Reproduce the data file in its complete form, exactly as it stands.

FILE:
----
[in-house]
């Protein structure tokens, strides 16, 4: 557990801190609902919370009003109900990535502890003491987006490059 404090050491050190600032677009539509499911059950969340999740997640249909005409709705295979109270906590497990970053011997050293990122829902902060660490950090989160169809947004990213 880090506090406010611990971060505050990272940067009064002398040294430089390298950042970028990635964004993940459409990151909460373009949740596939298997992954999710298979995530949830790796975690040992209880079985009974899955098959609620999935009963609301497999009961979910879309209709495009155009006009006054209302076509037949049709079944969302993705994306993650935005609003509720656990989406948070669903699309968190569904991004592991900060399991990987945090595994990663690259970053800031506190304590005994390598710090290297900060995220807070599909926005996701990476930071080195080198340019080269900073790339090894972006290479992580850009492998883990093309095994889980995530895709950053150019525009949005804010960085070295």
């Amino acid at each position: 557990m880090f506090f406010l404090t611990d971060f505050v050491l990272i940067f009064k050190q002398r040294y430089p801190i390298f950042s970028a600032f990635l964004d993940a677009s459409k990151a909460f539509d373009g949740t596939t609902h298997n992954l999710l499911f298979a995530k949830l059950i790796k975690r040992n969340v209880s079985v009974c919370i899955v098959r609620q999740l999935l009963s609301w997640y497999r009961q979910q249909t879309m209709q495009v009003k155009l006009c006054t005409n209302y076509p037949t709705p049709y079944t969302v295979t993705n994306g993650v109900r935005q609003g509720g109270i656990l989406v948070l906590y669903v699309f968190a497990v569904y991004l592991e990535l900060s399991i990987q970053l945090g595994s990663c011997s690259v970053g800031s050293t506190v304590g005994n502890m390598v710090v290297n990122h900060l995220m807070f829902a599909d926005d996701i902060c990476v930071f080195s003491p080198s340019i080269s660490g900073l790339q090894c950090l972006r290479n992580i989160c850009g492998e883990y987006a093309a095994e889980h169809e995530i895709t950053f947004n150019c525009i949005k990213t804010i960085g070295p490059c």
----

[in-house]
């Protein structure tokens, strides 16, 4: 557990801190609902919370009003109900990535502890003491987006490059 404090050491050190600032677009539509499911059950969340999740997640249909005409709705295979109270906590497990970053011997050293990122829902902060660490950090989160169809947004990213 880090506090406010611990971060505050990272940067009064002398040294430089390298950042970028990635964004993940459409990151909460373009949740596939298997992954999710298979995530949830790796975690040992209880079985009974899955098959609620999935009963609301497999009961979910879309209709495009155009006009006054209302076509037949049709079944969302993705994306993650935005609003509720656990989406948070669903699309968190569904991004592991900060399991990987945090595994990663690259970053800031506190304590005994390598710090290297900060995220807070599909926005996701990476930071080195080198340019080269900073790339090894972006290479992580850009492998883990093309095994889980995530895709950053150019525009949005804010960085070295």
């Amino acid at each position: 557990m880090f506090f406010l404090t611990d971060f505050v050491l990272i940067f009064k050190q002398r040294y430089p801190i390298f950042s970028a600032f990635l964004d993940a677009s459409k990151a909460f539509d373009g949740t596939t609902h298997n992954l999710l499911f298979a995530k949830l059950i790796k975690r040992n969340v209880s079985v009974c919370i899955v098959r609620q999740l999935l009963s609301w997640y497999r009961q979910q249909t879309m209709q495009v009003k155009l006009c006054t005409n209302y076509p037949t709705p049709y079944t969302v295979t993705n994306g993650v109900r935005q609003g509720g109270i656990l989406v948070l906590y669903v699309f968190a497990v569904y991004l592991e990535l900060s399991i990987q970053l945090g595994s990663c011997s690259v970053g800031s050293t506190v304590g005994n502890m390598v710090v290297n990122h900060l995220m807070f829902a599909d926005d996701i902060c990476v930071f080195s003491p080198s340019i080269s660490g900073l790339q090894c950090l972006r290479n992580i989160c850009g492998e883990y987006a093309a095994e889980h169809e995530i895709t950053f947004n150019c525009i949005k990213t804010i960085g070295p490059c």